The World Of Video
Ever since the 1950s, people have sought ways to turn phones into video phones. Who wouldn’t prefer to see the person on the other end of the line? While video chat through Voice-over-IP applications on PCs has finally made this a reality for some people, we haven’t managed to make it happen on our cell phones—and cell phones are what more and more people use to talk to each other
The problem with mobile video phone technology has been that it is scattered across at least a dozen different devices and platforms—each incompatible with the other—so that there is no default method of video chatting. Mobile video chat simply hasn’t caught on—until now. The 4G iPhone, which is expected to feature a front-facing camera, and an operating system filled with lines of code for live mobile video, stands to change the way we communicate. It doesn’t matter that other phones have featured front-facing cameras and video chat software: those phones didn’t have the same potential to reach as many people.
We imagine that social media, business, and even the art of conversation may change once mobile video chat is a part of our lives. Today, we’ve set out to investigate what’s come before, why it hasn’t worked, and why the 4G’s version just might stick.
Problems With Video
Videophones first arrived in the 1960s with this picturephone. People lined up in different cities to pay $16 for three minutes (whoa, AT&T. Price gouging even back then?) for the chance to chat between New York and Pittsburgh. In the 1970s, AT&T began offering the service to homes – for a whopping $90 a month. Understandably, not too many people signed up.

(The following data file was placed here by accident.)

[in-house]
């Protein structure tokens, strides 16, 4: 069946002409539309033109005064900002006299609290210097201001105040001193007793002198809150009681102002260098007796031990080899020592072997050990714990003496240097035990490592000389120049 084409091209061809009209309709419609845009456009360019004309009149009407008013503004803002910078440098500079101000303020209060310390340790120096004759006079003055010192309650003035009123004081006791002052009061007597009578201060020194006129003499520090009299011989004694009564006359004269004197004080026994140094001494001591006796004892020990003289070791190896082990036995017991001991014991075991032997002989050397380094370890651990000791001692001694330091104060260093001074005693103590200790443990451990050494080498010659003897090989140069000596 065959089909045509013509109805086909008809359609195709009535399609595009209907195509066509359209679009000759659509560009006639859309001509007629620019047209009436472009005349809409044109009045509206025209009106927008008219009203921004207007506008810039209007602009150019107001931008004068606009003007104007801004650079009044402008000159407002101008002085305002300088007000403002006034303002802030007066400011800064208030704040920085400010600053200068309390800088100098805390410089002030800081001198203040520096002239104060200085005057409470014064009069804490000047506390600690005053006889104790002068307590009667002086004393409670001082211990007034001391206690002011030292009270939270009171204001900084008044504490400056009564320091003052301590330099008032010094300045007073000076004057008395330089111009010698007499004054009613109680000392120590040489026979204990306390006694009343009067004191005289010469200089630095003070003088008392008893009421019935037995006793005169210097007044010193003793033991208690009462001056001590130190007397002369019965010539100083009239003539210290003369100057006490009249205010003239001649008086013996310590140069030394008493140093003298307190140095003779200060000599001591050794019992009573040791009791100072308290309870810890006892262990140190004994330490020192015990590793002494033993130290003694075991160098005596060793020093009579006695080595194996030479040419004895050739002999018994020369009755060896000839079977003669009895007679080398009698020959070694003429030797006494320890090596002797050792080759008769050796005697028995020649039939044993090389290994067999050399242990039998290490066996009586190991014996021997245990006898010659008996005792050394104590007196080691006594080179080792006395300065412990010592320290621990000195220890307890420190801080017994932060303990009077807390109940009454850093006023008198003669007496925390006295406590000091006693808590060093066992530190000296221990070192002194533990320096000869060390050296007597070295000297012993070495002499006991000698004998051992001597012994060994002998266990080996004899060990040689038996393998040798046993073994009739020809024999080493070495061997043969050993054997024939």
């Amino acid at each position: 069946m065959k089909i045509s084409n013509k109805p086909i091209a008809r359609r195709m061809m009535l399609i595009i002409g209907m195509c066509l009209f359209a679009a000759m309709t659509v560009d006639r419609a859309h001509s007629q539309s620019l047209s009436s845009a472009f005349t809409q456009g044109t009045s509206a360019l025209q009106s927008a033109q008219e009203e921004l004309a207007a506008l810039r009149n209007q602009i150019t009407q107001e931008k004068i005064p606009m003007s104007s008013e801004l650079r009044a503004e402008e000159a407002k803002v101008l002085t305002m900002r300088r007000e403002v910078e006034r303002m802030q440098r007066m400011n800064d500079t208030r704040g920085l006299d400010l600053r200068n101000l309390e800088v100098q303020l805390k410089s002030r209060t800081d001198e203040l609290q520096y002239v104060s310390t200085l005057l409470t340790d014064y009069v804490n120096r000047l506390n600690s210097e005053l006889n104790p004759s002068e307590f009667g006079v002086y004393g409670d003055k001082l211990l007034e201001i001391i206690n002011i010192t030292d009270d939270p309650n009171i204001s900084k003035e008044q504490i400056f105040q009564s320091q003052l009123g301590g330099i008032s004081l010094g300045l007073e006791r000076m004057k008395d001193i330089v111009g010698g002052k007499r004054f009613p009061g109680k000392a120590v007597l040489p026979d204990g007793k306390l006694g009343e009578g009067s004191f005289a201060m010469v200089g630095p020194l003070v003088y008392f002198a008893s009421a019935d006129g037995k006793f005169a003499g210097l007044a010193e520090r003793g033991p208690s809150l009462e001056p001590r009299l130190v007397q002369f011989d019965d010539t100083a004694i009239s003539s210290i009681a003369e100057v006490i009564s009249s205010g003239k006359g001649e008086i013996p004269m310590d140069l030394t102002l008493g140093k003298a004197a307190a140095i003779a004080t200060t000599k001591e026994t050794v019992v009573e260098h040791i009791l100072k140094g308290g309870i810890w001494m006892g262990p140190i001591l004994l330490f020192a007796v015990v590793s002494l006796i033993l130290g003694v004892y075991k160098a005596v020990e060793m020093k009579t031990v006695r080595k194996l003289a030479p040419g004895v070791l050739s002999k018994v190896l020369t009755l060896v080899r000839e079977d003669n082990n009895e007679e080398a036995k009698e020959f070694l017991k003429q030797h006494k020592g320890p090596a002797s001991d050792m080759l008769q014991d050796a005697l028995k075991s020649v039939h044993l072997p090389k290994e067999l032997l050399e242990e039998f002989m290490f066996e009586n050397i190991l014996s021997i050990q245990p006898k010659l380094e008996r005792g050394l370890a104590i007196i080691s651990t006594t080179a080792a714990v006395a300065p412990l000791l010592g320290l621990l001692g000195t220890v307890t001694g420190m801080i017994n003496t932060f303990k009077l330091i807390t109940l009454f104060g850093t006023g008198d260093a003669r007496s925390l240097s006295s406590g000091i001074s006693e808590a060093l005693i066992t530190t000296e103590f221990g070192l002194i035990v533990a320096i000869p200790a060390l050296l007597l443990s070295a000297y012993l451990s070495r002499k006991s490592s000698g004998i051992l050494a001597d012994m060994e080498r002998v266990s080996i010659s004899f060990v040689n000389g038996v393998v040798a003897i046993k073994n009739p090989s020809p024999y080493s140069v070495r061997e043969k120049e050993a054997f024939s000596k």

One of the biggest problems with video chatting – as anyone with a Skype account or iChat can attest – is the weirdness of eye contact. When fixed on the screen, your eyes aren’t making direct contact with the other person via the camera lens, leading to a strange disconnect. Some solutions exist, like placing a camera behind a rear-projection screen, but they are clunky and large. A camera embedded in the center of the screen would address this problem, but so far this technology has not made it onto store shelves.
Another problem, according to some critics, is that people may actually prefer low-tech methods of conversing (instant message and text message are good examples) over multimedia ones. When you see someone else, and you know that you’re being watched, concern about appearance can take precedence over the content of your conversation.
Let’s take a look at the mobile video chat products on the market today.
Skype for voice works on the current version of the iPhone through an
Israel-based Fring changed the scene last November when it announced the world’s first free mobile video calls . Sure, there were companies before that charged a fortune for mobile video, but this was free – as long as you had a supported phone (basically, that amounted to the Nokia N-series). For the iPhone, Fring’s app let you see who you were talking to but they couldn’t see you. Fring was the first on the ball because their technology, unlike Skype, has always been based on mobile applications. Fring works on the 3G network as well as Wi-Fi. Users report problems connecting with Fring’s service, but what can you expect from the very first iteration of a new technology? Fring is well-positioned to bring the heat when the new iPhone opens up millions of people to front-facing cameras – assuming Apple continues to allow outsiders to use AT&T’s data network. If Fring is relegated to Wi-Fi, the impact will be lessened – but free video calls will still be cool in front of the computer.